they tell me i'm the shit, i'm like duh
Japanese Application Essay
When learning a language like Japanese, having exposure to pure Japanese culture is critical. Japanese social expectations, manners and speech are very different from those of America, which adds more layers of complexity to the language. Even the basics of Japanese, such as distal and direct style, don’t have an exact equivalent in English; this creates additional barriers for an American learning Japanese. Acquiring a true comprehension and understanding of another culture is limited in a classroom setting, as it is removed from the culture. In our high school Japanese language class, a grasp of authentic Japanese culture is restricted to what we read in textbooks, glean from movies, and learn from the teacher. It is difficult to develop appreciation for a way of life when all knowledge is purely secondhand rather than experienced in an immersed setting. To learn and observe these social differences personally would be a unique and amazing experience that I yearn to have to further my Japanese studies.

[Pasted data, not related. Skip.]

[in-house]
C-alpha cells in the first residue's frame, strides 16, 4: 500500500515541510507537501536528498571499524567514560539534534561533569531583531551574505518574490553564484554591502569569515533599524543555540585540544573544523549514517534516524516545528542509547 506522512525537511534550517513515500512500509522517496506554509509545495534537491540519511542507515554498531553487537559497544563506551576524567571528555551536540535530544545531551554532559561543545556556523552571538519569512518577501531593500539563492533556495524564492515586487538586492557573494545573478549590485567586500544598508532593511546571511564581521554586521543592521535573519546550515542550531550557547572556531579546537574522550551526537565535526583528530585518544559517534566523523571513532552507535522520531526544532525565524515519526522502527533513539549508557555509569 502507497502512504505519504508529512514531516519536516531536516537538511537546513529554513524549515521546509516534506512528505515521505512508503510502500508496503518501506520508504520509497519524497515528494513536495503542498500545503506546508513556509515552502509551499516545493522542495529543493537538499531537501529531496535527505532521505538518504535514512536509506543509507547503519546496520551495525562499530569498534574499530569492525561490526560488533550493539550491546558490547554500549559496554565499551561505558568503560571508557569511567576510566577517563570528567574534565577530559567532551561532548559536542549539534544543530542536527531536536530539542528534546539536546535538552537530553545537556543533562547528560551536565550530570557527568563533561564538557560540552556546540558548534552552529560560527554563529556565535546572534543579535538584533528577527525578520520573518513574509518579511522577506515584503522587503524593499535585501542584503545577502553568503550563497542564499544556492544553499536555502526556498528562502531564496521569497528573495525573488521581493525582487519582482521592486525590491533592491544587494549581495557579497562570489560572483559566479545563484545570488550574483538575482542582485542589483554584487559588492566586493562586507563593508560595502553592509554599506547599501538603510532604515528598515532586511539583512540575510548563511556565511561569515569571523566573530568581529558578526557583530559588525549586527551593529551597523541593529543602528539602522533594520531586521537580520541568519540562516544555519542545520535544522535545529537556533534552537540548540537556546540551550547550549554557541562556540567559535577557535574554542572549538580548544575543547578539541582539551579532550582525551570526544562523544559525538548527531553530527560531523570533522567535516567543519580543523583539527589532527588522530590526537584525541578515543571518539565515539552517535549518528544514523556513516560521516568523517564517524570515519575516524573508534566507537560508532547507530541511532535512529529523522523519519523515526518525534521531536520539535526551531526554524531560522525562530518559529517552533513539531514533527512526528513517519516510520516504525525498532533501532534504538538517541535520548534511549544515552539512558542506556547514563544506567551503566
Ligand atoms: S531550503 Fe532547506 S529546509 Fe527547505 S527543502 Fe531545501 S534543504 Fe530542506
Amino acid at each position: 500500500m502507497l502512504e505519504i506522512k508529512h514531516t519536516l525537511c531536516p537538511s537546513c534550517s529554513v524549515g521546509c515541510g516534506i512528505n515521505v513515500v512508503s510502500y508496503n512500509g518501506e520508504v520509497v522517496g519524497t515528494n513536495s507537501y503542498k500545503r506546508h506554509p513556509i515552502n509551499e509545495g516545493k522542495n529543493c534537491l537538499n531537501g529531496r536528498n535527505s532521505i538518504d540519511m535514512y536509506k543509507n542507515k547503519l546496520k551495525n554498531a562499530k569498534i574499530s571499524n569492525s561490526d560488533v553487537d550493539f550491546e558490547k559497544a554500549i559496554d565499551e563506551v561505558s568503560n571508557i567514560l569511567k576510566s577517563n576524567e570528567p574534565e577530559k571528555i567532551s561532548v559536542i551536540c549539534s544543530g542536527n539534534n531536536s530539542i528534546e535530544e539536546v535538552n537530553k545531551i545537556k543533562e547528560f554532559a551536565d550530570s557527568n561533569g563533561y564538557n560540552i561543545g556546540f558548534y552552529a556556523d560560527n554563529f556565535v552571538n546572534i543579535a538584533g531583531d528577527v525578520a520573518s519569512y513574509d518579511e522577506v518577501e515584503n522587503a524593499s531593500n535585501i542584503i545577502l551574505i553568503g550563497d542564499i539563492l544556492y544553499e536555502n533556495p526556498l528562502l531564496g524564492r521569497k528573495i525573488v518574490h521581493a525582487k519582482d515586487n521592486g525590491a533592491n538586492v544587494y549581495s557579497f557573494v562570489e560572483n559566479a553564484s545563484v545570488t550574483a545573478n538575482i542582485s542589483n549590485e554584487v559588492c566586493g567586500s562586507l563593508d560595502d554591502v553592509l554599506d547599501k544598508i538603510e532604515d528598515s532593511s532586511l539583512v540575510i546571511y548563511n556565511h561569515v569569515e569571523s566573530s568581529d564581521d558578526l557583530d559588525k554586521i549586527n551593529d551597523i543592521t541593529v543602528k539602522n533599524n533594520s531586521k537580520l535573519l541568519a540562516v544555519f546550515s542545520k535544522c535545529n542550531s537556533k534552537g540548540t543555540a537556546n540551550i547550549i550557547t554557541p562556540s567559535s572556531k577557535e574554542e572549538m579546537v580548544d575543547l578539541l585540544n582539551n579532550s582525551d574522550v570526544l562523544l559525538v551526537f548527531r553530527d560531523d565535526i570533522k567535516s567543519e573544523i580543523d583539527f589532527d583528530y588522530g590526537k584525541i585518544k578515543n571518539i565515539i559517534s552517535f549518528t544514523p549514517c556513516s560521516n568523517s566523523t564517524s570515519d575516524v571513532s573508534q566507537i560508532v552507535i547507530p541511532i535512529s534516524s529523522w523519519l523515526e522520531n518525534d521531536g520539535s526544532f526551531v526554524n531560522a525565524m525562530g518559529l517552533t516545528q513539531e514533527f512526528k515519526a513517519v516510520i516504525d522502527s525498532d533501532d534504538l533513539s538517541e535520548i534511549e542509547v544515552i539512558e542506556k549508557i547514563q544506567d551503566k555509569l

I have always been interested in Japan. My brother and father travelled to Japan on numerous occasions for Karate while I was growing up and we hosted a woman at our house from Japan who knew very little English. From a young age I have been aware of Japan and eager to learn as much as I can about it. With no resources from which to learn Japanese, I opted for listening to Japanese songs and singing along to them. In middle school I realized I could take matters into my own hands and taught myself Hiragana and Katakana along with very basic Kanji. Soon after I learned of Grant’s Japanese classes, I decided to transfer from my neighborhood school, meaning a longer commute. It has all been worth it, however, as I am currently enrolled in my third year of Japanese, and I intend to continue to soak up as much of the language and culture as I can. Learning Japanese is a passion that I will continue to pursue throughout college, and I intend to minor in Japanese studies. Since the nature of the summer trip is immersion for ten days, it involves Japanese communication that is more extensive than the three and a half hours a week currently provided by my Japanese class. At this period in my learning, an intermediate comprehension of the language is blossoming. I strongly feel that I have been provided with the foundation necessary to communicate with Japanese students and hosts for the 2013 summer trip. At this point, my understanding of Japanese will only mature further, and this opportunity offers an excellent bridge to become closer to reaching Japanese fluency and cultural understanding.